The first graduates from Lee Kong Chian School of Medicine (LKCMedicine) started working in hospitals this week after five years of study.
The state-of-the-art campus admits 150+ students per year and builds on Imperial’s world-renowned medical curriculum and NTU’s rapidly developing academic excellence, as it trains the next generation of Singaporean doctors.
The first class of 52 graduates started working across hospitals in Singapore this week and will continue their training in various specialties such as surgery and paediatrics.
Professor Alice Gast, President of Imperial College London, said: "Imperial and NTU founded LKCMedicine with an ambitious vision, and these first practitioners are its most important realisation to date.
"Our pioneering 52 students have demonstrated academic excellence, compassion and confidence by completing this groundbreaking and rigorous medical education.
"We have every confidence that they will thrive and make great contributions to healthcare and medicine in Singapore. We are very proud of them."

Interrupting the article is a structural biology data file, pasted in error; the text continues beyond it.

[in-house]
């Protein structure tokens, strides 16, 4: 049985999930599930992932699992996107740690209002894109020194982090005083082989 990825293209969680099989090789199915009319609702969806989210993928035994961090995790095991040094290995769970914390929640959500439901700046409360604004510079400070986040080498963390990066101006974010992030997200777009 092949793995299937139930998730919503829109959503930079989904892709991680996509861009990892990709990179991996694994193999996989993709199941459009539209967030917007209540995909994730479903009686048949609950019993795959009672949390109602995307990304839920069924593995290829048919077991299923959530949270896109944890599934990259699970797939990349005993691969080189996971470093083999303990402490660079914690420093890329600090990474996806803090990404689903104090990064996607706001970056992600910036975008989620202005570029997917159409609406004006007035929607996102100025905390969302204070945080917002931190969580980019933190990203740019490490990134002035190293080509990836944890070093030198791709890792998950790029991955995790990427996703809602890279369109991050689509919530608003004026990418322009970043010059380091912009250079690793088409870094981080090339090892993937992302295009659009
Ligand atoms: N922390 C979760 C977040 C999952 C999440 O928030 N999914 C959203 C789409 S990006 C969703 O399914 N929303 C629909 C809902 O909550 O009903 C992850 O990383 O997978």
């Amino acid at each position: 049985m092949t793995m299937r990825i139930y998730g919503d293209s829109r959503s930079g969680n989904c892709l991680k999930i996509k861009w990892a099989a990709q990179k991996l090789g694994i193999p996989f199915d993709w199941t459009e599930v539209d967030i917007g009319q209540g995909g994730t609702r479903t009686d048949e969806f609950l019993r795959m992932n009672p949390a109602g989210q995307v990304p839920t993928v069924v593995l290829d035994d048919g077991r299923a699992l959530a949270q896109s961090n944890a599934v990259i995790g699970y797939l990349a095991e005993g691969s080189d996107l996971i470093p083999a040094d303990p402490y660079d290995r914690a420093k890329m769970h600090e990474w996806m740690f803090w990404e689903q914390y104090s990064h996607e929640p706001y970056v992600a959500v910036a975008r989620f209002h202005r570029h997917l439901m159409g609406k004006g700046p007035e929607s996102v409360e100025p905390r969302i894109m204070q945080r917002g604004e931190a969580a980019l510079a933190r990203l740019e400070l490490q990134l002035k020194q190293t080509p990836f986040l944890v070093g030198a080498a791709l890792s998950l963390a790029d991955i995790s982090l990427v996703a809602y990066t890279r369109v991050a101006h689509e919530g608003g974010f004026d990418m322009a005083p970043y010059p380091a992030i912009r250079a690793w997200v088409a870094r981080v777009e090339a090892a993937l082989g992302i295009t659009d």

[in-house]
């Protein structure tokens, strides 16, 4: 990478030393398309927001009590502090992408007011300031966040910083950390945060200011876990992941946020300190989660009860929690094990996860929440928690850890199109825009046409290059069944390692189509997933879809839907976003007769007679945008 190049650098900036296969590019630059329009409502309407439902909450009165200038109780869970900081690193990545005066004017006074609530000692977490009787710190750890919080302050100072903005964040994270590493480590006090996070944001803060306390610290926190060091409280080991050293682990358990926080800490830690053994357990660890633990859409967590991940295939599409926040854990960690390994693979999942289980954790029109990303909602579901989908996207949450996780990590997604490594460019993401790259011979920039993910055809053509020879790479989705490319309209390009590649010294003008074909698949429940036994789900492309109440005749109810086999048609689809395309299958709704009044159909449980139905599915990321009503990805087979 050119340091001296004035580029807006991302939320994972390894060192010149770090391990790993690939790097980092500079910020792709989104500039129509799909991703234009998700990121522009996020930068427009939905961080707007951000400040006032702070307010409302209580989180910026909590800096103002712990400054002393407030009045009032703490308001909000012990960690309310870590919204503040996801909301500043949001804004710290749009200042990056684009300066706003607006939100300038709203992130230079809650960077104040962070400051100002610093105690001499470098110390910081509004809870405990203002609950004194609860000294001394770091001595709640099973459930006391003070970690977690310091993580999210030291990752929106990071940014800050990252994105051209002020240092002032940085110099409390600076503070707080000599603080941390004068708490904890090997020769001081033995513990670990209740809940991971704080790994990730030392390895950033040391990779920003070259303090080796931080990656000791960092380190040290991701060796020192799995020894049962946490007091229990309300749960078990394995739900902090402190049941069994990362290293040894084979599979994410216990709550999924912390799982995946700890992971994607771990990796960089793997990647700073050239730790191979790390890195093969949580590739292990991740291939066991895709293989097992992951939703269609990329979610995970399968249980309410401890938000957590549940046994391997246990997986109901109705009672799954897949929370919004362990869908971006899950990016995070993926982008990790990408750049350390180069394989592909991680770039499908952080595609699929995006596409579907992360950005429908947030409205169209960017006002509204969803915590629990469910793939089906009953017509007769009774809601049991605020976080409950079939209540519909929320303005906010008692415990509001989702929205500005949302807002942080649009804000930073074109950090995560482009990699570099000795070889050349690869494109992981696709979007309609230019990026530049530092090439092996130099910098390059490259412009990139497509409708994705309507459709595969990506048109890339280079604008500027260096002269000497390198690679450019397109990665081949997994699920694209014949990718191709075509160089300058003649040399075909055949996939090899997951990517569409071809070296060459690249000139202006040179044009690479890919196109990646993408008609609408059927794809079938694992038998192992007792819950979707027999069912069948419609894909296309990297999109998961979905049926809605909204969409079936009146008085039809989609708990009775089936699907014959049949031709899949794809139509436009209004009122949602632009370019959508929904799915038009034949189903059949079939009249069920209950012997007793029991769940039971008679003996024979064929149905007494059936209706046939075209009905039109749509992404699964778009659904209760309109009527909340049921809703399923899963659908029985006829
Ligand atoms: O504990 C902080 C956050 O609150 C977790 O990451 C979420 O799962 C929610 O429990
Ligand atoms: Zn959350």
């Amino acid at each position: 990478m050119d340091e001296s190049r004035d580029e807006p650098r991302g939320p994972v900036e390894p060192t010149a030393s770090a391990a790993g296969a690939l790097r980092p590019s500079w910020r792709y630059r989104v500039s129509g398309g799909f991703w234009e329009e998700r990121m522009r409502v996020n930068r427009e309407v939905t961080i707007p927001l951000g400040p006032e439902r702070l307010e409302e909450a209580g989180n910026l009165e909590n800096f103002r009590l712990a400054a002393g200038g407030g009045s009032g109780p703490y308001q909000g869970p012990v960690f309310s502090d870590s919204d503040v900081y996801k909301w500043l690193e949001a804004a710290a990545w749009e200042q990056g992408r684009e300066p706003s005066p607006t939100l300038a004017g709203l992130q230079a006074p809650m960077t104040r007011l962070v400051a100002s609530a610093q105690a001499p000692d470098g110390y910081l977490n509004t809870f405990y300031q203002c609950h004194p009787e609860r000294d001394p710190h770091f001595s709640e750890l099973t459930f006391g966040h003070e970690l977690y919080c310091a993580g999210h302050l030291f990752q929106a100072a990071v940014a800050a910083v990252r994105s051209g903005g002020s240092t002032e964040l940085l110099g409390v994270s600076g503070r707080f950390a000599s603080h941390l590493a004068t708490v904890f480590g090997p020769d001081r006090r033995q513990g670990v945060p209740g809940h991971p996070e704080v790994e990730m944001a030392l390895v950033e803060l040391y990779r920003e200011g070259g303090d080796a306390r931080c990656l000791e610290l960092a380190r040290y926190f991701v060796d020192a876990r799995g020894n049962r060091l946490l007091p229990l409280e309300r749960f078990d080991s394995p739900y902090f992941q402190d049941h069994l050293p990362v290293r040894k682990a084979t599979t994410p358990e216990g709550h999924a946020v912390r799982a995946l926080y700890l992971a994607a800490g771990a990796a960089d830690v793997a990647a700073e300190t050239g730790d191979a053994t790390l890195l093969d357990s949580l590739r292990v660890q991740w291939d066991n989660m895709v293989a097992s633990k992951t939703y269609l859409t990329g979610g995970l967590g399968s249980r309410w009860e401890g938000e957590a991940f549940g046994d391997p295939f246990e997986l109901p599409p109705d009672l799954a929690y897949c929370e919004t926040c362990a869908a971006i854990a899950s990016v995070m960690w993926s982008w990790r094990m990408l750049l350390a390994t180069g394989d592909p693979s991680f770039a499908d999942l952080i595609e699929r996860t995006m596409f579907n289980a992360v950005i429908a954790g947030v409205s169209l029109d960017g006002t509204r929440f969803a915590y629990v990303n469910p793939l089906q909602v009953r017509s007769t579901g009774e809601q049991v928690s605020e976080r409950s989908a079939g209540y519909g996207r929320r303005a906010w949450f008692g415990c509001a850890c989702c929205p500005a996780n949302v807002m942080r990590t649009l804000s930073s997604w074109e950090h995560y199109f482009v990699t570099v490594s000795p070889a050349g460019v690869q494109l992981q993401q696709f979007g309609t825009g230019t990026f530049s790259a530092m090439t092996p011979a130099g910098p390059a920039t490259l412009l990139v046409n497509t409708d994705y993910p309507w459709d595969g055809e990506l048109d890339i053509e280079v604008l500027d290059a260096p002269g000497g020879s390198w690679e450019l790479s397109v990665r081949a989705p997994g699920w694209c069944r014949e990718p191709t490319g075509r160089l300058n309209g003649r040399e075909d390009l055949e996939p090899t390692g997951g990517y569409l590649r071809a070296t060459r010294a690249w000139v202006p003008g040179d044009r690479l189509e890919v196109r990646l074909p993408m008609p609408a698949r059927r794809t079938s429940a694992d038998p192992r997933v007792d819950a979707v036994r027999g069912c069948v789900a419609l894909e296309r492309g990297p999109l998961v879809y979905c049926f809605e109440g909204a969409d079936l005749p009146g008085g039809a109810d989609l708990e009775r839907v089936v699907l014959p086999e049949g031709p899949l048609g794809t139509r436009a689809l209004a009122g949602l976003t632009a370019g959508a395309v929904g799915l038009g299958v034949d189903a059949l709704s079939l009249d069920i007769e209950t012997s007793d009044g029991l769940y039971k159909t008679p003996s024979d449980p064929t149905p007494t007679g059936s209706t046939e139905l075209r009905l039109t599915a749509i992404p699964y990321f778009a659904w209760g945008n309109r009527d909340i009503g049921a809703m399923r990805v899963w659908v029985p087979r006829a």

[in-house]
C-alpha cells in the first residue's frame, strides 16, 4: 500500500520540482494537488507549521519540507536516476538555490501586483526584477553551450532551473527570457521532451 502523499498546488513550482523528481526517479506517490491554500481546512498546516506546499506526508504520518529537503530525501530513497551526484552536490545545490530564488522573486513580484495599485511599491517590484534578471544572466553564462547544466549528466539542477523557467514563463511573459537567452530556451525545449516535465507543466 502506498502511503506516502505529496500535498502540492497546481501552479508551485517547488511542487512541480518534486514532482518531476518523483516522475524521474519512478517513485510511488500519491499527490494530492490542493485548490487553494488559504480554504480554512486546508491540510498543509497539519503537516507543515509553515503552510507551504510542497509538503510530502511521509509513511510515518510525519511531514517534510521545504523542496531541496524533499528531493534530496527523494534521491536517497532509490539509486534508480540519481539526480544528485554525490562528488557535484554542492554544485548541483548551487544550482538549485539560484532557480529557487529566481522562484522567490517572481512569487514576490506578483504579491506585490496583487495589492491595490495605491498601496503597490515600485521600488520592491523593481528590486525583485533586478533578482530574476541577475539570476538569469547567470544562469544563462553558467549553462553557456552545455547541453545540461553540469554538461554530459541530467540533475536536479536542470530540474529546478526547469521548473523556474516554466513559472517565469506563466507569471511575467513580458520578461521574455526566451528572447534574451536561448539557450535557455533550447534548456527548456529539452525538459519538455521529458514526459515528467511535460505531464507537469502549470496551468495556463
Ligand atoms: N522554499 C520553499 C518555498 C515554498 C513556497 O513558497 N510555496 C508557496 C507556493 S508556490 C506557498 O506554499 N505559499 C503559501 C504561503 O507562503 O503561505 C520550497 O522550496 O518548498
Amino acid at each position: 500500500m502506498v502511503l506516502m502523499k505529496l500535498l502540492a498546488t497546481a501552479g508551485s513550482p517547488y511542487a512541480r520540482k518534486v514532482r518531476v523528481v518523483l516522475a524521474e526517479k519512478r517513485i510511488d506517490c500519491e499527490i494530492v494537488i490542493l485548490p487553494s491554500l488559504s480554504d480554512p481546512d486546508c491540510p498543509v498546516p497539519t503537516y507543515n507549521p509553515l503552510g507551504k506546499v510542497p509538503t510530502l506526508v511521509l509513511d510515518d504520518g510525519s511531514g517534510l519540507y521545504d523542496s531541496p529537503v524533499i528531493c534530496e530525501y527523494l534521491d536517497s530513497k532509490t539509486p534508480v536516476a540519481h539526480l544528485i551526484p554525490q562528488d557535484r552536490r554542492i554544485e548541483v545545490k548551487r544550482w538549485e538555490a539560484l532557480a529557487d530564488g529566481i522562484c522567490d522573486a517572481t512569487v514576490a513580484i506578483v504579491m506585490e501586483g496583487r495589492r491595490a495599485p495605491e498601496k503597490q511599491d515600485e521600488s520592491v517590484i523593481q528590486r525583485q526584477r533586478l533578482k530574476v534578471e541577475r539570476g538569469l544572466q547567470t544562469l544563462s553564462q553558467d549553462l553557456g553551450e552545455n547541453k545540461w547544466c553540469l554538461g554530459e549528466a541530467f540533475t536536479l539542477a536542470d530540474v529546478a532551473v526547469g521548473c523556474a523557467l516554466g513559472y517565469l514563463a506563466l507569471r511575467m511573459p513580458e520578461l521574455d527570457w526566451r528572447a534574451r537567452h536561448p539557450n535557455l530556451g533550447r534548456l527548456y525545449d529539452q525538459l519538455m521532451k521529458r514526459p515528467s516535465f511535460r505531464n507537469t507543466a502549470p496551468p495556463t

NTU President and Distinguished University Professor Subra Suresh said: “The pioneer batch of medical students makes history this year as the first medical graduates from NTU.
"Besides getting a top quality education from NTU’s joint medical school with Imperial College London, they also had access to first-rate learning facilities on the NTU main campus and at our Novena campus.
"We are confident that the graduates have been well trained by our faculty using the school’s unique pedagogy and will serve patients in Singapore well and make NTU proud.”
Several of the first graduating cohort worked at Imperial in August 2017 for their overseas electives.
Earlier this year second year students from LKCMedicine visited Imperial to broaden their medical knowledge.
As part of an exchange programme, the students visited laboratories and clinical settings during a week-long trip designed to enhance links between the two medical schools.
The 22 students spent time conducting lung function and breathlessness tests, as well as sessions on anatomy and HIV radiology.
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